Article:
In order to raise funds for the renovation of the Lindenoper, Daniel Barenboim invited star soprano Anna Netrebko for a concert with the Staatskapelle Berlin in the Philharmonie. They have worked together before – the result is a disc of Russian songs with the Argentinian conductor as accompanist on the piano.
The first part of the program was devoted to Richard Strauss, and the audience was treated to a very theatrical account of Till Eulenspiegel, in which his musicians could invest their solos with almost graphic narrative purpose. However, Barenboim might be a heavy-handed Straussian and some tutti could have been a bit more smoothly balanced. I had never heard Netrebko sing any music by Richard Strauss and was curious for her rendition of three of his most famous songs. I have to say that I had seen her live only twice – a Puritani at the Met and half a Don Giovanni at the Covent Garden. Since then, she sang Donizetti’s Anna Bolena, had a baby and announced she is going to sing the title role in Bellini’s Norma. Her voice has gained depth in the meanwhile – in the first notes of Wiegenlied, her voice sounded so dark that one could mistake her for a mezzo soprano, but then she floated truly exquisite mezza voce so effortlessly in a way only a full lyric soprano would do. I remembered she had a substantial voice for her Fach, but now I would say that her voice is substantial full stop; Renée Fleming sang the same repertoire with the Berlin Philharmonic and Thielemann a while ago, and her voice sounded somewhat less generous in comparison. Not everything was perfect here – the Russian soprano was not very sure of her breathing points and could be caught short in the end of some long phrases in which she did have an opportunity for an extra breath. Intonation had its dubious moments too, especially around the break into her low register, which sounded a bit throaty and puffy. This would pose more problems in Morgen!, and Cäcilie would finally prove to be the most interesting among the German items. There, she sang with unfailing richness even in climactic high notes. I must say that I am curious to hear more German repertoire from her – it seems that she once approached the Bayreuth Festival to check if they would be interested in her Elsa, but I reckon her glamor would probably overshadow the iffy productions they were showing then. Being a singer who often sings Mozart, she knows how to keep a pure line in “German style”, but more than that: she can make it in a grand scale, and even when not in her absolutely best voice (as probably this evening) always knows the moment to display her “special effects”. In these songs, she never let down in the key moments and easily got the audience on her side; she is entirely at ease on stage and, relying on her healthy vocal production, can sing for those seated behind the orchestra – the fact that she had her back towards the seats in front made very little difference in terms of volume and colour.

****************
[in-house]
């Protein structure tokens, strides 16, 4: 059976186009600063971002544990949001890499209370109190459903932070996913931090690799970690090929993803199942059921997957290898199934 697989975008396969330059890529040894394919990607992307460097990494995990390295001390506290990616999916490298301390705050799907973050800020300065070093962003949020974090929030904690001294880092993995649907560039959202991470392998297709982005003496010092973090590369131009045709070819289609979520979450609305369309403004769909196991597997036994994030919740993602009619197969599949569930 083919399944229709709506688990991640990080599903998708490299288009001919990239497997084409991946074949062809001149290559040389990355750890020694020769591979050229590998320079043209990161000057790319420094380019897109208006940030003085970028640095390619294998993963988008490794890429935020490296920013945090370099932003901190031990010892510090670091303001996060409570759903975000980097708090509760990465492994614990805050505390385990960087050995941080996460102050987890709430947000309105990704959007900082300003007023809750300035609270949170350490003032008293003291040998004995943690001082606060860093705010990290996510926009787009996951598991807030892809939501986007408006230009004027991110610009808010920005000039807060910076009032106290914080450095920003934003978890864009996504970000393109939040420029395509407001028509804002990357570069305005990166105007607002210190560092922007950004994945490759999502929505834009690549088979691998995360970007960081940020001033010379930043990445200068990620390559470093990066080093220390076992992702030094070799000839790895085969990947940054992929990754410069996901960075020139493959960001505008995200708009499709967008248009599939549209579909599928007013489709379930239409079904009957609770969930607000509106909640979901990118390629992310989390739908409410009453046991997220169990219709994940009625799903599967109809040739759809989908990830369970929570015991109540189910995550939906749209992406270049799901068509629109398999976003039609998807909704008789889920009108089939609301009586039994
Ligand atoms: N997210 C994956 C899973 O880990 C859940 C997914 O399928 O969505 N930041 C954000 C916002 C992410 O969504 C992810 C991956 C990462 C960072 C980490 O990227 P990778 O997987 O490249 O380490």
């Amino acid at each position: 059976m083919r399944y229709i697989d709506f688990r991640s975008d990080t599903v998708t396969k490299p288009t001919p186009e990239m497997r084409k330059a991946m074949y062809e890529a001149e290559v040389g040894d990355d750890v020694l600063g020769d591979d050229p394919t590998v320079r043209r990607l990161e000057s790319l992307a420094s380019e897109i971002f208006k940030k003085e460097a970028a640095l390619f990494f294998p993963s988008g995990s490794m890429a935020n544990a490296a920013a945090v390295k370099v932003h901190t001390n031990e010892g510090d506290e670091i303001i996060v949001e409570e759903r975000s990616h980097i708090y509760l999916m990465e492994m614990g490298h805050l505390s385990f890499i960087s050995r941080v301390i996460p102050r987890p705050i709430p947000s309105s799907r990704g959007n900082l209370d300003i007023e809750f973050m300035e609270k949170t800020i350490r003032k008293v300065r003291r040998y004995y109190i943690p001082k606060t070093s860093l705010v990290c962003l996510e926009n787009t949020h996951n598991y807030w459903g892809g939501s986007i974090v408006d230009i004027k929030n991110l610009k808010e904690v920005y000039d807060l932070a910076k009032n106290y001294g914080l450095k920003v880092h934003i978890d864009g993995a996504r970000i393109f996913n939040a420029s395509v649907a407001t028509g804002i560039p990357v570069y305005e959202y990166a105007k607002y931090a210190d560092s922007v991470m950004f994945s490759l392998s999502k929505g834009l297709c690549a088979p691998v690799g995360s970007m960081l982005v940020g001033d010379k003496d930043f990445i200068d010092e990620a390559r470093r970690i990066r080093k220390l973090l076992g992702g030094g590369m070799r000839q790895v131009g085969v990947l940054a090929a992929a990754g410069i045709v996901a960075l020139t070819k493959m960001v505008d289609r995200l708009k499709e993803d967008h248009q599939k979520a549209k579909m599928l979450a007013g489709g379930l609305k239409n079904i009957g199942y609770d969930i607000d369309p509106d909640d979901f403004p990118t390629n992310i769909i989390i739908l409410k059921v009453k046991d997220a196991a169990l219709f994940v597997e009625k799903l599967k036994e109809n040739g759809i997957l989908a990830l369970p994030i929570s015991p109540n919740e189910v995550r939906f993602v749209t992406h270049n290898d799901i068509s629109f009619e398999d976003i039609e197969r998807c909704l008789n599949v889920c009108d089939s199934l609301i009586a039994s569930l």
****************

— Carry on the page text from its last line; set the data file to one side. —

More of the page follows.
After the intermission, Barenboim offered some Faust-related items: a very punchy and here aptly brassy Marche hongroise from Berlioz’s La Damnation de Faust and, with Netrebko, Margherita’s L’altra notte from Boito’s Mefistofele. In this item, she still had some issues with passaggio and some low-lying stretches sounded hollow. She was cunning to adapt that into some sort of hushed expressive effect. True abandon was not there, though, and substantial as her voice is, I wouldn’t call it – at least not now – a lirico spinto. The next two items were highlights from Verdi’s Les Vêpres Siciliennes. In the overture, the Staatskapelle Berlin gave a tour de force, a true technical display from the string section. It is still a full-toned German sound that allied to Barenboim’s heavy-footed approach in which every little note was milked as if they had been composed by Mahler, offered little buoyancy and grace (even grace in its athletic guise, as one can hear in Riccardo Muti’s EMI recording, less richness of sound notwithstanding). Elena’s bolero (Mercè, dilette amiche) takes some courage – and, with the help of a slightly slower tempo, Netrebko pulled it off better than most. In this item, her voice was noticeably lighter and, although some of the fioriture were on the careful side, she worked her charm in it and offered a couple of commendable trills.
For the encores, a piano has been brought and Netrebko sang two songs – if I understood it right by Tchaikovsky. Barenboim had to read his notes and look at his fingers in some very flowery piano parts for which he had not probably rehearsed. I had never agreed with those who say that one sings better in one’s native language (it depends of which is one’s native language, I would say…), but this seemed true this evening. Only in these songs I really recognized Netrebko’s voice as I heard it a couple of years ago. Here it sounded truly radiant and spontaneous. This is not “my” repertoire and I cannot tell you how they should sound – they certainly sounded gorgeous to my unaccustomed ears.